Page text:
Is the evil unbridled capitalism? Environmental degradation? Abortion? Xenophobia? Gay marriage? One or more of those things may indeed be evil, but that’s not the main point of Francis’ mission. He has come to our shore to preach about polarization and all the crap that comes with it. All the ridicule, the sarcasm, the incivility, the disrespect, the unwillingness to listen to the “other.” He has come to unify us so that we can return to a time when we were taking on great causes – like fighting the Nazis or putting a man on the Moon. He is a reminder that this is a land where men like Jefferson and Adams could become loving correspondents whose letters dripped with mutual admiration, even though they were once political enemies of the first order.
“We hold these truths to be self-evident, that all men are created equal, that they are endowed by their Creator with certain unalienable Rights, that among these are Life, Liberty and the pursuit of Happiness.” There is little if anything in my Torah or in Francis’s Gospels that is more uplifting than that sentence. And yet it was written by a slave owner who had an affair with one of his slaves. Such is the human condition, my friends – we are capable of great beauty and great ugliness. All of us. Even this Pope.
You see, I can behold him and see a remarkable example of a man who is nearly perfect for his time. I can admire his heart, his courage and his wisdom and thank God for the fact that he is now the leader of one of our great faiths. But I can also infer from the fact that he is a member of our species that he is also a “sinner” – capable of hurting the poor, degrading the environment, disrespecting marriage, demeaning the immigrant, taking human life …. As Pope Francis recognizes, he needs our prayers, just like we need his.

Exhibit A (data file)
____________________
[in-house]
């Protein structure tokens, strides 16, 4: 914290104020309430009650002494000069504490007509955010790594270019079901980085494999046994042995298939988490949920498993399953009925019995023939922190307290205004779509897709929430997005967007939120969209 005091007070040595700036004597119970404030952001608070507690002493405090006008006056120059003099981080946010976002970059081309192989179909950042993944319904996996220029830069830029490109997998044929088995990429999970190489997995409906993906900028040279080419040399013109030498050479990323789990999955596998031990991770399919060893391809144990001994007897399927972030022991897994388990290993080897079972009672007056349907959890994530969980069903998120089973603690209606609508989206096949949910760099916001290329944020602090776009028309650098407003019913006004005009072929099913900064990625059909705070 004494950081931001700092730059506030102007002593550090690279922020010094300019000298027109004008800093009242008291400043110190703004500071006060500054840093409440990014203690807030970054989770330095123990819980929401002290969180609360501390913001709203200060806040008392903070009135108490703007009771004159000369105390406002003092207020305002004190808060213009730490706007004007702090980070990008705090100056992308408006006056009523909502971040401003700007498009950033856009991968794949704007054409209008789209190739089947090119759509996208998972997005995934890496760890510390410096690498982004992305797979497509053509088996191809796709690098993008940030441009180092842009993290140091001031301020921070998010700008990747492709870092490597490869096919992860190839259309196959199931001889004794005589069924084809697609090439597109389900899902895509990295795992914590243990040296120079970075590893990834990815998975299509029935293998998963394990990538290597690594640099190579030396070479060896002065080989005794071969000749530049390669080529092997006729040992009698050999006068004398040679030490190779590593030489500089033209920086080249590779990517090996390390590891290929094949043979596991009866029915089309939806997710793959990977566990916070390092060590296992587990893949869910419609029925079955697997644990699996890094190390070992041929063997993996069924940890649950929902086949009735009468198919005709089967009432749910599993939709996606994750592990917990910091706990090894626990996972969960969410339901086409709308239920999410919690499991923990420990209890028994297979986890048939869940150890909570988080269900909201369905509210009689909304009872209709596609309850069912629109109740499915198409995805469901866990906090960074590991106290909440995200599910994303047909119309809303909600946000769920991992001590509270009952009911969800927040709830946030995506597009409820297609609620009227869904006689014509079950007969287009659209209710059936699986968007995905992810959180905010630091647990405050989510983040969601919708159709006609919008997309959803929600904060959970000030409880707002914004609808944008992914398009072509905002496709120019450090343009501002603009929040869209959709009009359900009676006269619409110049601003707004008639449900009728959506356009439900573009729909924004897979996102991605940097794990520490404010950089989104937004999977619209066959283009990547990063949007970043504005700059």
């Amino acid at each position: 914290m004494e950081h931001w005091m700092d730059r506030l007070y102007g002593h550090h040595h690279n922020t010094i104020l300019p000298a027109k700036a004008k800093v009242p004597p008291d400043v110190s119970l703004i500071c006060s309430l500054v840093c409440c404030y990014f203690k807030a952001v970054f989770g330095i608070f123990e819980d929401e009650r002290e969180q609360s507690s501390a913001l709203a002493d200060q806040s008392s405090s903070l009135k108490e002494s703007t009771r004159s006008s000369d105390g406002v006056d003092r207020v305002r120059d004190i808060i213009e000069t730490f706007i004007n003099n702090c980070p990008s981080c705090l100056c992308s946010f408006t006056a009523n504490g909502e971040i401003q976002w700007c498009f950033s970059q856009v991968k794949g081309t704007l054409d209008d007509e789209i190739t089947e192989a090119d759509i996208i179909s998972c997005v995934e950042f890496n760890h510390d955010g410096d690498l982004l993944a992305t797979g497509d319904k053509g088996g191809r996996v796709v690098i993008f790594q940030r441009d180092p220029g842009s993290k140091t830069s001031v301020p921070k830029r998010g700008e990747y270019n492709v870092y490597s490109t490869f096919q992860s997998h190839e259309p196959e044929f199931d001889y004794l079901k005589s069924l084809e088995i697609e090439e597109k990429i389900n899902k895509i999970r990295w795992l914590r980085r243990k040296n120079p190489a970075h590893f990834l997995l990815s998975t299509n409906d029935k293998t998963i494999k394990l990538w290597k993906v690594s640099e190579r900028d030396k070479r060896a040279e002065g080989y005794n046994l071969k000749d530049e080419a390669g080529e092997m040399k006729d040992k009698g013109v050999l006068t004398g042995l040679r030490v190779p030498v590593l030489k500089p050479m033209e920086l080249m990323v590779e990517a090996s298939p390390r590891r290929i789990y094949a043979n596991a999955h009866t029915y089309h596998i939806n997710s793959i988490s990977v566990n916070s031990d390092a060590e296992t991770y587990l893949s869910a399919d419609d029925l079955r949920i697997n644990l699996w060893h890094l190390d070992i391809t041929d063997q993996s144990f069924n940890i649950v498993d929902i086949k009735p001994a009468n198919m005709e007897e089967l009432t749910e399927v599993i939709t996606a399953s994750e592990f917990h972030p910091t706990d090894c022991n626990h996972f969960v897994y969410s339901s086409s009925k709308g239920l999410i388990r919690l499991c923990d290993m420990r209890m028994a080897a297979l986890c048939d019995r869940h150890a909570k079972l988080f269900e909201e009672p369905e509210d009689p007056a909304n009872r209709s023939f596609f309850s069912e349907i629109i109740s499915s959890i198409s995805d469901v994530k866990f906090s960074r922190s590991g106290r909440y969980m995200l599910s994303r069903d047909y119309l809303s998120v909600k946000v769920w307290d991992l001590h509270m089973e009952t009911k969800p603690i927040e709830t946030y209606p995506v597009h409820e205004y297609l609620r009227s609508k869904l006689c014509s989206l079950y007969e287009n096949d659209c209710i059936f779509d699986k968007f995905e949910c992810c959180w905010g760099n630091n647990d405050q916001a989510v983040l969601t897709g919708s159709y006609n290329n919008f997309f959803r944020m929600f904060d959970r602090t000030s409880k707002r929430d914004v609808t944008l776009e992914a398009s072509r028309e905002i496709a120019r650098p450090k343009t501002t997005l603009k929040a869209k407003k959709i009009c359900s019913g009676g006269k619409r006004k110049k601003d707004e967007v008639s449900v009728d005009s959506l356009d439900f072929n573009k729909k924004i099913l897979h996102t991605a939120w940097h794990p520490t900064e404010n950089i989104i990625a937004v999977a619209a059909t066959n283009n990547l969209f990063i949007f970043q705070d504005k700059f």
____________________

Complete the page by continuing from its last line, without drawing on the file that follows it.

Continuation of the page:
On Yom Kippur, every Jew is required to recite a litany of sins that “we” have committed, and they include some pretty nasty things. We take pride in the fact that our greatest Prophet, Moses, “sinned” and thus was not allowed to enter the Promised Land. We constantly remind ourselves that to be human is to be flawed, despite how much promise and potential beauty we all have.
But it is precisely because we are flawed that we must have compassion for one another and especially for the neediest among us – which is one of Pope Francis’s central principles. And it is precisely because we are flawed that we must resist the temptation to demonize our political opponents or to envision in our mind some sort of cosmic battle between those who agree with our politics and those who don’t. And once we do deal with the “other” compassionately and they show the same courtesy to us, we will find that we do indeed have plenty of common ground. For it is in nobody’s interest to degrade the environment, strip the poor or the foreigner of dignity, undermine the institution of marriage, or destroy human life.
Personally, I don’t intend to adopt the Pope’s views on gay marriage. Nor will I oppose a woman’s right to choose. But I will take his visit as an opportunity to remind myself that marriage is an institution to be venerated above virtually all other institutions on earth. And that whether or not a fetus is a “person” it is quite literally a “human life,” and that anyone who is preparing to have sex has obligations not to toy with the prospect that they may create such a life if they are not careful.
As for my more conservative brothers and sisters, I certainly hope they will take the Pope’s visit as an opportunity to remind themselves that we are not doing well by our nation’s poor or our world’s environment, and that if the private sector can’t or won’t solve those problems, the government may be needed to lend a hand. Most importantly, though, let’s all try, just a little bit, to emulate the spirit of this Pope – the warmth, the gentleness, the civility, the compassion. It is that spirit that has the potential to bring us all together. And it is that togetherness that has the potential to lift us to great heights – as a nation, as a species, and as a planet.